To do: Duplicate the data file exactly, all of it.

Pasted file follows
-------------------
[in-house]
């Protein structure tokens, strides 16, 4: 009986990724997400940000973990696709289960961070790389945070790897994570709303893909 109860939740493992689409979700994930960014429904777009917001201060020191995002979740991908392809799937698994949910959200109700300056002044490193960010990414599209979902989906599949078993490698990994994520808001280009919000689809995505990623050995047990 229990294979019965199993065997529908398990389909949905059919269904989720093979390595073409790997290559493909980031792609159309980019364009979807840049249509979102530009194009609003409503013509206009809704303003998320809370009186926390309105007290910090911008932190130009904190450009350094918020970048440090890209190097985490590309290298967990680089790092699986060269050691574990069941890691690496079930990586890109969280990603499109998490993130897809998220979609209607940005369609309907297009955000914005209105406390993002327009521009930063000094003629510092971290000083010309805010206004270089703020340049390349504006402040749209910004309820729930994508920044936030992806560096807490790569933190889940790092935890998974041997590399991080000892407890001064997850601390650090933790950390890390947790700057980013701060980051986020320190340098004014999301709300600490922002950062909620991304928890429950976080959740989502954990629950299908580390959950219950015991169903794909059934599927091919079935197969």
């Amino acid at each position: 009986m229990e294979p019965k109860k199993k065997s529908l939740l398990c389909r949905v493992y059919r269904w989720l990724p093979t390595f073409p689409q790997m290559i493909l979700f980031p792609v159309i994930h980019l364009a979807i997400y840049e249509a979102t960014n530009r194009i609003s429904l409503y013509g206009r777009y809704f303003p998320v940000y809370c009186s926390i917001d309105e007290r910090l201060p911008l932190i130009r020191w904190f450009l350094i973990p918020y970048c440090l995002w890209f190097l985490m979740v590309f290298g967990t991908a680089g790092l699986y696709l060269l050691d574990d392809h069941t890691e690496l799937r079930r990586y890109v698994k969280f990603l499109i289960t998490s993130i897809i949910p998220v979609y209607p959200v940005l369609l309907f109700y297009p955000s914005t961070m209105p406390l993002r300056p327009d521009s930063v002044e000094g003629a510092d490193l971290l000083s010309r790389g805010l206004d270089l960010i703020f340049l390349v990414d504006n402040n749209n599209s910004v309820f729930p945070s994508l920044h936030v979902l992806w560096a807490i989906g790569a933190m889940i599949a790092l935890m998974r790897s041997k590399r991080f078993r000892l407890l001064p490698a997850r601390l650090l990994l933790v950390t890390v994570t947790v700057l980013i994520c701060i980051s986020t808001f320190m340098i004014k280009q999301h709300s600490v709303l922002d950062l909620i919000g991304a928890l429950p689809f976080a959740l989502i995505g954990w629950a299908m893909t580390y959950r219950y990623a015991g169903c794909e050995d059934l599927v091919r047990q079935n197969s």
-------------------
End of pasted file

[in-house]
């Protein structure tokens, strides 16, 4: 009986990724997400940000973990696709289960961070790389945070790897994570709303893909 109860939740493992689409979700994930960014429904777009917001201060020191995002979740991908392809799937698994949910959200109700300056002044490193960010990414599209979902989906599949078993490698990994994520808001280009919000689809995505990623050995047990 229990294979019965199993065997529908398990389909949905059919269904989720093979390595073409790997290559493909980031792609159309980019364009979807840049249509979102530009194009609003409503013509206009809704303003998320809370009186926390309105007290910090911008932190130009904190450009350094918020970048440090890209190097985490590309290298967990680089790092699986060269050691574990069941890691690496079930990586890109969280990603499109998490993130897809998220979609209607940005369609309907297009955000914005209105406390993002327009521009930063000094003629510092971290000083010309805010206004270089703020340049390349504006402040749209910004309820729930994508920044936030992806560096807490790569933190889940790092935890998974041997590399991080000892407890001064997850601390650090933790950390890390947790700057980013701060980051986020320190340098004014999301709300600490922002950062909620991304928890429950976080959740989502954990629950299908580390959950219950015991169903794909059934599927091919079935197969």
């Amino acid at each position: 009986m229990e294979p019965k109860k199993k065997s529908l939740l398990c389909r949905v493992y059919r269904w989720l990724p093979t390595f073409p689409q790997m290559i493909l979700f980031p792609v159309i994930h980019l364009a979807i997400y840049e249509a979102t960014n530009r194009i609003s429904l409503y013509g206009r777009y809704f303003p998320v940000y809370c009186s926390i917001d309105e007290r910090l201060p911008l932190i130009r020191w904190f450009l350094i973990p918020y970048c440090l995002w890209f190097l985490m979740v590309f290298g967990t991908a680089g790092l699986y696709l060269l050691d574990d392809h069941t890691e690496l799937r079930r990586y890109v698994k969280f990603l499109i289960t998490s993130i897809i949910p998220v979609y209607p959200v940005l369609l309907f109700y297009p955000s914005t961070m209105p406390l993002r300056p327009d521009s930063v002044e000094g003629a510092d490193l971290l000083s010309r790389g805010l206004d270089l960010i703020f340049l390349v990414d504006n402040n749209n599209s910004v309820f729930p945070s994508l920044h936030v979902l992806w560096a807490i989906g790569a933190m889940i599949a790092l935890m998974r790897s041997k590399r991080f078993r000892l407890l001064p490698a997850r601390l650090l990994l933790v950390t890390v994570t947790v700057l980013i994520c701060i980051s986020t808001f320190m340098i004014k280009q999301h709300s600490v709303l922002d950062l909620i919000g991304a928890l429950p689809f976080a959740l989502i995505g954990w629950a299908m893909t580390y959950r219950y990623a015991g169903c794909e050995d059934l599927v091919r047990q079935n197969s």